After 33 months of hard work we became debt free! That’s right, we paid off $107K in 33 months. But, we only had a $1,000 emergency fund in the bank. At that moment, as glorious as it was, we knew we couldn’t stop. In fact, we were just getting started. Here is the story of how we saved a $12,000 Emergency Fund in 3 months…and paid cash for a vacation.
After the debt payoff, you would think we felt on top of the world. Erin was pretty excited, but I can’t say that I did. I’ll get to why I didn’t in a bit. It many ways it felt surreal to be in the moment that we dreamed about for 33 months.
Heck, a few years before that, if you told me we would pay off that much debt I wouldn’t have believed you. I would have thought we had to win the lottery to do that. I mean, who has even heard of such a thing?
Well, fortunately, after coming across Dave Ramsey, I started to hear stories of people doing just that. That gave us the motivation to believe that we too could pay off this debt.
…In Case Of An Emergency
Now that we were debt free, why did I not feel invincible? I mean, we were out of debt and didn’t have a negative net worth for the first time ever! It was also at that moment I realized that we didn’t have any money!
Well, not technically. We always kept a $1,000 buffer in our checking account. We also had $1,000 dollars in an online savings account that was our ‘emergency fund.’
Even with that money though, which is more than most people have available unfortunately, I knew that we needed to act quickly. While we hadn’t had an emergency pop up during our debt payoff you never know what can happen.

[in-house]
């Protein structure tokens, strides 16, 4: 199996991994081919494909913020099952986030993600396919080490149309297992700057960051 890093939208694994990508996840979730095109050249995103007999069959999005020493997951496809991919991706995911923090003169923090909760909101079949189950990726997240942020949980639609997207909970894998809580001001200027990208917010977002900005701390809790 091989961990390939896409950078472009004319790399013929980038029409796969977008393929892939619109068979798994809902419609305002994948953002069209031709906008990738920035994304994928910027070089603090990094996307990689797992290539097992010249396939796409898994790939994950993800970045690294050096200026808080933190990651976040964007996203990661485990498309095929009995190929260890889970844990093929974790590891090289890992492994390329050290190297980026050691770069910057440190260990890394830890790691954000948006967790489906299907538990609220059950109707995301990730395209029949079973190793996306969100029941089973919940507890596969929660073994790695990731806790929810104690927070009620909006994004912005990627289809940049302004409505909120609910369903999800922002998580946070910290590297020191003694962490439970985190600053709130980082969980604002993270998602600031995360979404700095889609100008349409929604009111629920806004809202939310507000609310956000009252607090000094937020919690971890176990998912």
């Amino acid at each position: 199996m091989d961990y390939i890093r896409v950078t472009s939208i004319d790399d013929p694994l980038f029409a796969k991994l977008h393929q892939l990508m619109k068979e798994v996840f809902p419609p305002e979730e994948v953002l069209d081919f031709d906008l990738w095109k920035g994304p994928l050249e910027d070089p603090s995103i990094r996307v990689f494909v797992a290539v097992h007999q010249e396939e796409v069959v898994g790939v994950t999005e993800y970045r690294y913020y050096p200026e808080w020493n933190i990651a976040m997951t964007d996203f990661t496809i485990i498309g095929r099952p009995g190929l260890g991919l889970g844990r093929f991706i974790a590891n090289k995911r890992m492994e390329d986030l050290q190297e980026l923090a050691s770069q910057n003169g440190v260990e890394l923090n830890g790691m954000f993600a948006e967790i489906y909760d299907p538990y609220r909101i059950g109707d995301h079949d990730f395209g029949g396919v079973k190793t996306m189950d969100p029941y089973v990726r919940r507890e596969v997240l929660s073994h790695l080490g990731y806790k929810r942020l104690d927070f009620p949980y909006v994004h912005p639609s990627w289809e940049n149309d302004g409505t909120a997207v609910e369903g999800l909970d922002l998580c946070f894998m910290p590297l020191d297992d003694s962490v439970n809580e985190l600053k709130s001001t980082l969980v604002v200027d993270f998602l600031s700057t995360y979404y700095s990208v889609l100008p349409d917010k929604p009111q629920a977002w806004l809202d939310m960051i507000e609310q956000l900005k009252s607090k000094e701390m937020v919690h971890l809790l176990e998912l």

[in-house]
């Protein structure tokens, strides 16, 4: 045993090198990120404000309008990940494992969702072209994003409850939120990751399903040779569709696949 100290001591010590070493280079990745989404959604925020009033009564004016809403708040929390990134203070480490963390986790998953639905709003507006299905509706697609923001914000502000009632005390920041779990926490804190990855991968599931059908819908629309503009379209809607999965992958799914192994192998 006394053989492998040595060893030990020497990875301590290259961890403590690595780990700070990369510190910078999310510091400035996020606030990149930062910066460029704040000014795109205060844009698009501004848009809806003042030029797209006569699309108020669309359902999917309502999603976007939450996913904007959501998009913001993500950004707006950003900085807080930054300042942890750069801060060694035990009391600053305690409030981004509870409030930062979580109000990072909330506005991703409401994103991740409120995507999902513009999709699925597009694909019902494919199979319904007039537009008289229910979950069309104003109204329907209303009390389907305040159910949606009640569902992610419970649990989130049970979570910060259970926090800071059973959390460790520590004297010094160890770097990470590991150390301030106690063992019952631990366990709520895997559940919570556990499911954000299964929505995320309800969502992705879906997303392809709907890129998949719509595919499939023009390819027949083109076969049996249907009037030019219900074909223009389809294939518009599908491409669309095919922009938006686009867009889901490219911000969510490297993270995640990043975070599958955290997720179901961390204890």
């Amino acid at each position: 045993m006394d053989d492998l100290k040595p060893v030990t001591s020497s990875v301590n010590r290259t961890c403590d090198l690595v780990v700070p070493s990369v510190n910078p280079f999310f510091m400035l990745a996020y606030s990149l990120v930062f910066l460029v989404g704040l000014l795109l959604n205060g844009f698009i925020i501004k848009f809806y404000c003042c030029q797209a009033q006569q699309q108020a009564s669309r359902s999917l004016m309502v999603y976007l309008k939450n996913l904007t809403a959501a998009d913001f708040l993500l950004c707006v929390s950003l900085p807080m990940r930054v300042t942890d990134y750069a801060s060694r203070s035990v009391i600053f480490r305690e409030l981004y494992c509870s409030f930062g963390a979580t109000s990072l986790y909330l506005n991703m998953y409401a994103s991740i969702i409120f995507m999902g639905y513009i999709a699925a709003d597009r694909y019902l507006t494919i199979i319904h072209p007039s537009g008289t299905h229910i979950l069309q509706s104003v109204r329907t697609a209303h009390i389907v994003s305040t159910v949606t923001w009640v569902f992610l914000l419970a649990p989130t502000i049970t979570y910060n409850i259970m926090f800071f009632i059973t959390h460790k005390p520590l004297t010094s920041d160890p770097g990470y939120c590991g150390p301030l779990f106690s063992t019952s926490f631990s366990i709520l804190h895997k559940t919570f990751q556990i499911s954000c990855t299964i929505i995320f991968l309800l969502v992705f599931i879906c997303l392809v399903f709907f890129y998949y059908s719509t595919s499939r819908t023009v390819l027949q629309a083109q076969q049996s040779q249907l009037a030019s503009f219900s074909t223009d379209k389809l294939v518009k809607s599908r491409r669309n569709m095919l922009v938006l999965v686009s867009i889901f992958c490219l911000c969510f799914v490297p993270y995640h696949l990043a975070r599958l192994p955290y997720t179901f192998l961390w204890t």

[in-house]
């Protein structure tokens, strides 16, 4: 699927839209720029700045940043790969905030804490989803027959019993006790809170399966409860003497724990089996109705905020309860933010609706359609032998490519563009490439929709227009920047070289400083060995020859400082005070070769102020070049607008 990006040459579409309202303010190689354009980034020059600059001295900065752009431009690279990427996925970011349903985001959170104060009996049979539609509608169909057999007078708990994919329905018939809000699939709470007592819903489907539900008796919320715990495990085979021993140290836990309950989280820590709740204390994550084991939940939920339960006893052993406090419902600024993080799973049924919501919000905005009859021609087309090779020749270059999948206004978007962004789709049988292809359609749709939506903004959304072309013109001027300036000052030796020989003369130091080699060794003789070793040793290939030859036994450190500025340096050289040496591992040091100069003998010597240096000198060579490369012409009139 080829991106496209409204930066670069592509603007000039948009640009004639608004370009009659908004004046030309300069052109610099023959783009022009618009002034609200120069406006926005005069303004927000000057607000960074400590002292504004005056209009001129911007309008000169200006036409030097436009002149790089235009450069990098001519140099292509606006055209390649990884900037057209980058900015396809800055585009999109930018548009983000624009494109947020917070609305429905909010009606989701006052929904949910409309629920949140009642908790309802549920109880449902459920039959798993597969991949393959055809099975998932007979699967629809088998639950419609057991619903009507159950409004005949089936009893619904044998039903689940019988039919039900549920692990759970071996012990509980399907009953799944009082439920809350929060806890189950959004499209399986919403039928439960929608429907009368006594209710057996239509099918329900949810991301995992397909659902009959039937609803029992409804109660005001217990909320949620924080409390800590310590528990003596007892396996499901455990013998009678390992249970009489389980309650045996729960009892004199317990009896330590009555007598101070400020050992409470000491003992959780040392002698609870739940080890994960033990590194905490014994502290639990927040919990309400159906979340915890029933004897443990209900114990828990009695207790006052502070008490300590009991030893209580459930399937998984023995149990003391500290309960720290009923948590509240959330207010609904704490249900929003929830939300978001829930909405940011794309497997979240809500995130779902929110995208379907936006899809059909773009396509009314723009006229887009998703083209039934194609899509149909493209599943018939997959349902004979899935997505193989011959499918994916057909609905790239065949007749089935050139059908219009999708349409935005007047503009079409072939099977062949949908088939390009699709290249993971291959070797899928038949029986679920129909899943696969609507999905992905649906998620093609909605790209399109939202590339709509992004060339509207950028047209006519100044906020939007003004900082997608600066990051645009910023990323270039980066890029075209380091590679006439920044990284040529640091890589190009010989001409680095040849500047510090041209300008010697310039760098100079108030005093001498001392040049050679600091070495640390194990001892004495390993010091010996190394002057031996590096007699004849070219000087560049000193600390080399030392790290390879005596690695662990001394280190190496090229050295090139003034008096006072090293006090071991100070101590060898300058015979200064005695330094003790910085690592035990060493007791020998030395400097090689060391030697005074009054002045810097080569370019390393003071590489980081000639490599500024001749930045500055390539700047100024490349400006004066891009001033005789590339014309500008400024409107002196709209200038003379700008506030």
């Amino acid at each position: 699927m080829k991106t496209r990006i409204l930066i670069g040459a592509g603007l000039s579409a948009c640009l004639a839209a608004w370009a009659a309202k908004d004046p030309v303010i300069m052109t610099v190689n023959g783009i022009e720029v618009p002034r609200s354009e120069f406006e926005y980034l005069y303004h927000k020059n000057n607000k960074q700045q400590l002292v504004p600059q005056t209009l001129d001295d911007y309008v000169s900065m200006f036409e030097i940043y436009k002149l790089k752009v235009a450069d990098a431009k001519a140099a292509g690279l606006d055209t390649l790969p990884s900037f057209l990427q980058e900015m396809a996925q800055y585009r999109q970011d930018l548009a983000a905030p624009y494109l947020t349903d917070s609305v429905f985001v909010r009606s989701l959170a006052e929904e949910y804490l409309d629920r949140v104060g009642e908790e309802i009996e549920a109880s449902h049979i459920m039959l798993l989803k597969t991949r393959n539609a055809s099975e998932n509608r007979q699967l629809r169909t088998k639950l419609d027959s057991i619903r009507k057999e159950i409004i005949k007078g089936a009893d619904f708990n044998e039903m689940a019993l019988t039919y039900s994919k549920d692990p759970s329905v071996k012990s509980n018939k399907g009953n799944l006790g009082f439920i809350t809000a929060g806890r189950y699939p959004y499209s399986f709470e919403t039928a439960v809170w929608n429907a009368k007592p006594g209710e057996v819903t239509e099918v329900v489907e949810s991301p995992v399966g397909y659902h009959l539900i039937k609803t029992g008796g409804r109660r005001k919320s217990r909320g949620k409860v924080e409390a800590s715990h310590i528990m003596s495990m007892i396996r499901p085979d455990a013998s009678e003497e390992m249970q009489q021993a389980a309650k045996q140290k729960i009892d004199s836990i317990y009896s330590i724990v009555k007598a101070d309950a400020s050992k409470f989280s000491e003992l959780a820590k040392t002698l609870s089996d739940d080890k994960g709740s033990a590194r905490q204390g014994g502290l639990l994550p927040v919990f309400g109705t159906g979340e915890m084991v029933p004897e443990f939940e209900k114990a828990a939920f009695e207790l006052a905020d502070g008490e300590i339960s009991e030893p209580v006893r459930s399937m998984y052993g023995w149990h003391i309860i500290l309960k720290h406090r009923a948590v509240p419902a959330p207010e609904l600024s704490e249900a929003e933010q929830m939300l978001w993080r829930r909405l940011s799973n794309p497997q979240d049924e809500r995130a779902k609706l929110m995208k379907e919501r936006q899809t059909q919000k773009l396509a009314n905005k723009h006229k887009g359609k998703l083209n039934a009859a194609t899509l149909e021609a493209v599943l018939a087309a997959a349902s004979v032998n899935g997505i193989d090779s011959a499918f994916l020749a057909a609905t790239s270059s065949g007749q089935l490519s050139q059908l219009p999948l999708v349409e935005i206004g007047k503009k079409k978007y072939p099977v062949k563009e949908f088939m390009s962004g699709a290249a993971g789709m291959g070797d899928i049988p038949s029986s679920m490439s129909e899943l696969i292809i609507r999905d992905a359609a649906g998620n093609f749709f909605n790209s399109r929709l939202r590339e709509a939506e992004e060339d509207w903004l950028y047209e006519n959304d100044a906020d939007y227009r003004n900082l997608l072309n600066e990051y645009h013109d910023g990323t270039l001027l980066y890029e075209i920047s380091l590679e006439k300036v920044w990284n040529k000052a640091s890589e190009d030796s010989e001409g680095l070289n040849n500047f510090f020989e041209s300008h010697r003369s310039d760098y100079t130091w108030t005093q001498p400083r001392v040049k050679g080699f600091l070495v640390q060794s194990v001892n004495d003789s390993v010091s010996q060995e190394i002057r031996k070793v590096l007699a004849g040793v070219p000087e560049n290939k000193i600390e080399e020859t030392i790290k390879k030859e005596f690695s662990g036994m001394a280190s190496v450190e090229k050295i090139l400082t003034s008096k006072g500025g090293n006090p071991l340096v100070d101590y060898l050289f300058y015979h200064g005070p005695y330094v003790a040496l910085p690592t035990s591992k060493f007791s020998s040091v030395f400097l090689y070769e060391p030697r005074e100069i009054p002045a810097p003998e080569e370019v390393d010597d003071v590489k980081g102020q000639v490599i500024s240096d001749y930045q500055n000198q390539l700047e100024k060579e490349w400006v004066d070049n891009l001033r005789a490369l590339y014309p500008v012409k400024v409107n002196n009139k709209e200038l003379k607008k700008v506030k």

I felt more exposed than ever.
We also wanted to take a vacation a month after starting this savings goal. How were we going to save for an emergency fund and pay cash for a vacation?
How Many Months Should You Have In Your Emergency Fund?
There aren’t many things financial gurus agree on. I’m sure in private they agree on lots more than they let on, but mostly everyone seems to agree on having 3-6 months of expenses.
What I like about the 3-6 month target is that it is specific, yet still allows you to adapt to your individual situation.
If you don’t have an emergency fund at all and have debt, then start with $1,000 in the bank. Then, start attacking your debt. Once debt free, then you can come back and beef up your emergency fund.
If you have a family, one income and a house I can understand wanting more than $1,000 in that emergency fund. That is where you really need to evaluate your own situation. If you’ve never had a $1,000 before then stop at $1,000 and start attacking the debt.
If you have an ability to save up a few thousand more easily then I could see doing that before paying off the debt. The key is to make sure that you don’t get hung up with the emergency fund and never get around to paying off the debt.
For us, we wanted to save for a house down payment but we knew how important the emergency fund was. So, we chose to increase our emergency find to $12,000 which was almost 4 months of expenses.
How To Build An Emergency Fund Fast
Newly debt free, we were basically starting at zero. While it is better to be at zero than negative $107K, it is still daunting. In order to do that, we relied on what we learned paying off our debt as well as using our new found cash flow to make big strides.
For a step by step guide of how we approached our debt payoff check out our 6 simple steps to get out of debt. This provides a foundation that can easily be applied to save for an emergency fund.
In addition to those broad steps, we employed the following steps to build our emergency fund fast.